Iridium has become the latest precious metal to undergo a spectacular price rally, after supply shortages and expectations it will be used to produce hydrogen to power a greener economy lifted its value by 160% in two months.
The difficulty of raising output means prices could rise further, analysts said.
A byproduct of platinum and palladium mining, iridium is vital for many industries. In shipping, it enables the chlorination of ballast water to stop vessels transporting invasive marine species, and for electronics, it is used in crucibles able to withstand the heat of crystal-making.
It can also serve as a catalyst in electrolysis to split water into oxygen and hydrogen, which is increasingly in demand as a cleaner source of power than fossil fuels.
Prices have climbed to a record high of $4,390 an ounce from $1,685 on Dec. 12, accelerating a rally that began in 2016, when iridium cost around $500 an ounce.
Iridium’s rise echoes that of other platinum group metals such as rhodium and palladium, which shot to all-time highs because of supply deficits.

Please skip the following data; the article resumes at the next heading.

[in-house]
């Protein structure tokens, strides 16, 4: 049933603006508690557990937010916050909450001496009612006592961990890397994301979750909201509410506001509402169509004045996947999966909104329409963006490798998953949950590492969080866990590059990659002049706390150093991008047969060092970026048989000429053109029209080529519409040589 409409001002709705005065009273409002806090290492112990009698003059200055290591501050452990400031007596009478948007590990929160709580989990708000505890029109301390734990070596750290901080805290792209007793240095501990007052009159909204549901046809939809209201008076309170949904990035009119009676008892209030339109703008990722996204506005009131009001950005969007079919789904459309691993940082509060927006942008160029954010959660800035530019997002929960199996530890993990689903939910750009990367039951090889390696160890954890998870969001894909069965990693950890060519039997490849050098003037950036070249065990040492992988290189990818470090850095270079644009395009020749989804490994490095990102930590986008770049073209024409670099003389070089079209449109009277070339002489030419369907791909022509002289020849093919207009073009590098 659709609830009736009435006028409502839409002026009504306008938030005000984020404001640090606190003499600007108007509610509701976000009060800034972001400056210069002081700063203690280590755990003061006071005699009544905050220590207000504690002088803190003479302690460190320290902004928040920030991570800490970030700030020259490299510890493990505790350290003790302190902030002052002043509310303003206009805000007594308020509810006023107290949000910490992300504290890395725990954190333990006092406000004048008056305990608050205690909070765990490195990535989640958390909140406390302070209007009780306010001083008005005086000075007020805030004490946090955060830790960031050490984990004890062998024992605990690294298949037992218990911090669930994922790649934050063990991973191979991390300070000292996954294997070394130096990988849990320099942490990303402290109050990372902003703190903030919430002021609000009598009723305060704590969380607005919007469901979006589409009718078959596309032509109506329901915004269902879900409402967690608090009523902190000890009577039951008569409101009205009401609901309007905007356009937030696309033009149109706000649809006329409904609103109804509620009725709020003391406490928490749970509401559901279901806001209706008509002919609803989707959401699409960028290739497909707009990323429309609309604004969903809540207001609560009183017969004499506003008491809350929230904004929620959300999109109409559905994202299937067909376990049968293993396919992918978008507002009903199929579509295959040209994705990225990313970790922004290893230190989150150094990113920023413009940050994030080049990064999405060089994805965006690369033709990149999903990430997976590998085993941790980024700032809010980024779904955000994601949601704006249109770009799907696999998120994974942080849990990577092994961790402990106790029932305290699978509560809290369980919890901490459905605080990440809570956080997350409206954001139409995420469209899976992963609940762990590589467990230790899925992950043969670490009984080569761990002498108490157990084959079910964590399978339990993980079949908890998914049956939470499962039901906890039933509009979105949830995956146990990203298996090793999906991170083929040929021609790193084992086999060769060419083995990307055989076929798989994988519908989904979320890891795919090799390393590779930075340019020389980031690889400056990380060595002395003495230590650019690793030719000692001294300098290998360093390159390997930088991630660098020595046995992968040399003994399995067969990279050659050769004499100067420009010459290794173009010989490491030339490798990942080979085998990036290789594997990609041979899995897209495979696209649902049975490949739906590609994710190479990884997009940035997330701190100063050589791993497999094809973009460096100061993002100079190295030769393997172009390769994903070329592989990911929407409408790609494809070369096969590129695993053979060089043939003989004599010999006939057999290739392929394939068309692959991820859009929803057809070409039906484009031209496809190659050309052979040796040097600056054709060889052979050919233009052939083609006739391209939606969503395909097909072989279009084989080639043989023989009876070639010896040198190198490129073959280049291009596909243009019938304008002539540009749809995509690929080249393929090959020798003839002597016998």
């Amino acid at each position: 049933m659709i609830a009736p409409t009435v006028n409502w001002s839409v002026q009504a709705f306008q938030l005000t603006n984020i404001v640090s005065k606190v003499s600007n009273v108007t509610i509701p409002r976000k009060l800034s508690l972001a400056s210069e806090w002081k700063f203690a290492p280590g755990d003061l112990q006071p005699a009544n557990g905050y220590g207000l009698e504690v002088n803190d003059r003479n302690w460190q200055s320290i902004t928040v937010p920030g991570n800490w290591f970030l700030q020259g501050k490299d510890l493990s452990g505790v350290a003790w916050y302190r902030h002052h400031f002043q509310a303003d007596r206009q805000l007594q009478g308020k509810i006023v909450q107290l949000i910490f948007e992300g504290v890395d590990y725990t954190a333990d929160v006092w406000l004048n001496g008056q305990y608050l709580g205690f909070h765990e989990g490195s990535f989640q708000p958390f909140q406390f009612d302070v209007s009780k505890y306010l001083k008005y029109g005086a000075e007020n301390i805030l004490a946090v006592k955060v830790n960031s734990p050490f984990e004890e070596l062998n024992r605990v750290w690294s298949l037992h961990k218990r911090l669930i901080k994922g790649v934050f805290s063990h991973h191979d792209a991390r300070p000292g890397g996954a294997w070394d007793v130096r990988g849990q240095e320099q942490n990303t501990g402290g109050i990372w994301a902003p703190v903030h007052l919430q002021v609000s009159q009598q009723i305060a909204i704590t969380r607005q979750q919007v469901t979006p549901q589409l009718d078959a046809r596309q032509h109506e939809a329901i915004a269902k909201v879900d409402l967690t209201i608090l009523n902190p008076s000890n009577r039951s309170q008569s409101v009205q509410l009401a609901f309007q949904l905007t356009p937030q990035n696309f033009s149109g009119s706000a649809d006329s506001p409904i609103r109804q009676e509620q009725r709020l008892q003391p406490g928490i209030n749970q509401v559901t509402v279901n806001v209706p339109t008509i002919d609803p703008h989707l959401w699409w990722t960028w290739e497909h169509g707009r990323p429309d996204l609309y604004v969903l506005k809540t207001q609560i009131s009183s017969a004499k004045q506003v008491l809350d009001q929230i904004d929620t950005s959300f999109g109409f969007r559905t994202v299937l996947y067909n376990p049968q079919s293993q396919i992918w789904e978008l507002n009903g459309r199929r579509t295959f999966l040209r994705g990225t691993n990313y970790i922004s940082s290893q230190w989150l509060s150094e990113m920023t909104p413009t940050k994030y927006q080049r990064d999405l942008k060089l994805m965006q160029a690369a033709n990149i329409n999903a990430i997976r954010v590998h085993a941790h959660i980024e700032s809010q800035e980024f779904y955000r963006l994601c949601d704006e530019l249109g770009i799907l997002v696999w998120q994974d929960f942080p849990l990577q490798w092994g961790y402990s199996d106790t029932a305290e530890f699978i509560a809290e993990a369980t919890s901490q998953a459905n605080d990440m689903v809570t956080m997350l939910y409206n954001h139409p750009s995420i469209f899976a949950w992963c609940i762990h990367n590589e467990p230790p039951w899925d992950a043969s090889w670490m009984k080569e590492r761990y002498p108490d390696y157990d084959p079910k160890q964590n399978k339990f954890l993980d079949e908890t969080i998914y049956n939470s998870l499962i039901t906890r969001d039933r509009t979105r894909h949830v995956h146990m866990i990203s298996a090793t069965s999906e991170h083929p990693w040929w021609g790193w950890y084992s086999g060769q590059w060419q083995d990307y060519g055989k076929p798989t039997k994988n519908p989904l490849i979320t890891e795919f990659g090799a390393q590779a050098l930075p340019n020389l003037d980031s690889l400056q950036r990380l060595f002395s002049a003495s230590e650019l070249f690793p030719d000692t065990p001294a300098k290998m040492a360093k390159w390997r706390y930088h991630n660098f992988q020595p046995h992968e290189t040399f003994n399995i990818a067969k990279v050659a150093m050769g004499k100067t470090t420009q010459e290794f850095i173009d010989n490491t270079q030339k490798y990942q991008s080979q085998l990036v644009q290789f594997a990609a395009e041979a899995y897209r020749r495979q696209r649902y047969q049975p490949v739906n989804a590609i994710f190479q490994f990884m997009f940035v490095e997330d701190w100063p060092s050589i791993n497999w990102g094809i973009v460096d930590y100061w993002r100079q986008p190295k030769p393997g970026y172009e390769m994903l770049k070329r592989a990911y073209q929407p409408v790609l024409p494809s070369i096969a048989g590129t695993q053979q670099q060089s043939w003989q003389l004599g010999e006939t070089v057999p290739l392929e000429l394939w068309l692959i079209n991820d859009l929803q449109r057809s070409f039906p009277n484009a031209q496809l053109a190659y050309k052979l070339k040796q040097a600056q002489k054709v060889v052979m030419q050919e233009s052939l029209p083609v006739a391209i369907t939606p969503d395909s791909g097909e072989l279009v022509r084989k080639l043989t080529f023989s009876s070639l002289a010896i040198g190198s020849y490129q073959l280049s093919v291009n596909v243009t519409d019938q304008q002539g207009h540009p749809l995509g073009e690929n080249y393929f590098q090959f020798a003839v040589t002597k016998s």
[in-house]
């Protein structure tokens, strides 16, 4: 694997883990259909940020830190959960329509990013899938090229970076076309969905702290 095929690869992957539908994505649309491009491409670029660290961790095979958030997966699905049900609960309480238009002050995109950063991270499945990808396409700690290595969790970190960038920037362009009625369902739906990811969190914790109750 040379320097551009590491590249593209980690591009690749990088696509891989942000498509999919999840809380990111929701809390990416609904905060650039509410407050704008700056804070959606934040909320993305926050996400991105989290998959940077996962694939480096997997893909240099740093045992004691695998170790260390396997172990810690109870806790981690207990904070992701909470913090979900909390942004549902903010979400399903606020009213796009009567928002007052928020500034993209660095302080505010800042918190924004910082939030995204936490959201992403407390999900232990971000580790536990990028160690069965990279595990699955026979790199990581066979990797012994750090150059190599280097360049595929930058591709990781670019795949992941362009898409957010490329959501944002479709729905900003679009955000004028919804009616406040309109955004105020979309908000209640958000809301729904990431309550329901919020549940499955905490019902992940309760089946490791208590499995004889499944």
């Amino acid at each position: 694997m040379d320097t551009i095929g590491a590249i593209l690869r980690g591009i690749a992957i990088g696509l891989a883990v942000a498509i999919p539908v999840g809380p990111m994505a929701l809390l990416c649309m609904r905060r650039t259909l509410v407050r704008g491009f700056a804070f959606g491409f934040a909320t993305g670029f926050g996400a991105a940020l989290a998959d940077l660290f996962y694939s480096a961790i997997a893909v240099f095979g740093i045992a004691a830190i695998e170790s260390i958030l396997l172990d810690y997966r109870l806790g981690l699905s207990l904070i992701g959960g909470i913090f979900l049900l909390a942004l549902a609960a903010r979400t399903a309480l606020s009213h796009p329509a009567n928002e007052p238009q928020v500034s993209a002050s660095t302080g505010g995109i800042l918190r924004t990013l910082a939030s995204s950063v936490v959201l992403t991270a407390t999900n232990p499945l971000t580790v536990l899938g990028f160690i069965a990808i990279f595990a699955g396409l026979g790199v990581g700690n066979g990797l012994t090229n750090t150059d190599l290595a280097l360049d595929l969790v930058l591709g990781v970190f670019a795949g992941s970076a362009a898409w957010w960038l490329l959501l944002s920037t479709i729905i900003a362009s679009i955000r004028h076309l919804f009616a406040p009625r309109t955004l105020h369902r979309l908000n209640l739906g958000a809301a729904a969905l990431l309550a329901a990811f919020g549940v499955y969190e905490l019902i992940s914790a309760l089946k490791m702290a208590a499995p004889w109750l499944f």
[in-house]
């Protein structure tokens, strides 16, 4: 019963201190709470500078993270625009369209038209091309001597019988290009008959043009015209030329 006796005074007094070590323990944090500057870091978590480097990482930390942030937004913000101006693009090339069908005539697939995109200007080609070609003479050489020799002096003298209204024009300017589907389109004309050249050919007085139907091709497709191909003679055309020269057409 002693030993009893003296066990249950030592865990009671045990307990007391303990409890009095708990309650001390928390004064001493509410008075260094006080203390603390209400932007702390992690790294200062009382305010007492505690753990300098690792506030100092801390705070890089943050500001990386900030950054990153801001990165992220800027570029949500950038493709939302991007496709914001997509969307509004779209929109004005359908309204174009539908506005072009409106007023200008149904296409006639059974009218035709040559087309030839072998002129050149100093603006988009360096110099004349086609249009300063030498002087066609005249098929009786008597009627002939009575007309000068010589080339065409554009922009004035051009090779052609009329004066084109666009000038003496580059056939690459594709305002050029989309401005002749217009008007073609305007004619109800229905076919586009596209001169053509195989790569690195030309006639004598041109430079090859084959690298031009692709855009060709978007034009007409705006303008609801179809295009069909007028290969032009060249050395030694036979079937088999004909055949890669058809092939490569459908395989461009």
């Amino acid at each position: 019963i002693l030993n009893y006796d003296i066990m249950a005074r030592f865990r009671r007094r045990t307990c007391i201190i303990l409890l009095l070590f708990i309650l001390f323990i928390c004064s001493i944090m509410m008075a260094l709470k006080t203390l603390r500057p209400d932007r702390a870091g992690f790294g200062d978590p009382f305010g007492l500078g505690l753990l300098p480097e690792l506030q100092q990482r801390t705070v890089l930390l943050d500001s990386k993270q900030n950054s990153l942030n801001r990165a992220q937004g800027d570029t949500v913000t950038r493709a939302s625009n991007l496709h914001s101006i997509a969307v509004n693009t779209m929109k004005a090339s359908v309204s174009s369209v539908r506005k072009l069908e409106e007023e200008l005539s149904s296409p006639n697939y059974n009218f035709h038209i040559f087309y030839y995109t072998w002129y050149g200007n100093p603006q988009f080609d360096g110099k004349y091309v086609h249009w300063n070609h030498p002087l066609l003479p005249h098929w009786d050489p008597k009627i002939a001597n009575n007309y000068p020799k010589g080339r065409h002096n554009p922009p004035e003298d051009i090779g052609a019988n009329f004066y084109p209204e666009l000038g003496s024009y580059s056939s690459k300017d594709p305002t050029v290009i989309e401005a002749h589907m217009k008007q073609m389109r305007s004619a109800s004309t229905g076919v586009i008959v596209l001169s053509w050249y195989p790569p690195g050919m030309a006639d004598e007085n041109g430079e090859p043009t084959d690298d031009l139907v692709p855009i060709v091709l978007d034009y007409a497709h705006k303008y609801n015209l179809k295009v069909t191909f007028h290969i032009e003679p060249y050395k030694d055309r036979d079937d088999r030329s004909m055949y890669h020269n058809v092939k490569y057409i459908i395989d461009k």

“You’ve got increasing concerns on supply and very weak liquidity in the market,” said Emma Townshend, an executive at Impala Platinum, which mines the metal.
“Iridium supply is not growing. Iridium demand is growing,” she said.
The closure for several months last year of a processing facility run by Anglo American Platinum (Amplats) in South Africa created a supply shortfall just as the demand outlook improved, analysts at Heraeus Precious Metals said.
The stronger demand picture is based on expectations of an economic rebound, as well as anticipation that demand for hydrogen will increase use of iridium.
“Iridium has the longest processing time of all the PGMs, so supply is set to be impacted (by the Amplats closure) well into 2021, providing support for sustained high prices,” Heraeus analysts said.
South Africa produces 80-85% of the world’s iridium. Amplats is a major producer and processes material for other miners.
Around 250,000 ounces are produced each year, compared with around 10 million ounces of palladium and 8 million ounces of platinum. Because the market is small, miners do not change production in response to demand or prices.
Inventories have been run down, said Jeffrey Christian at consultants CPM Group. “No one knows how much is left, but it’s not a lot,” he said.
(By Peter Hobson; Editing by Barbara Lewis)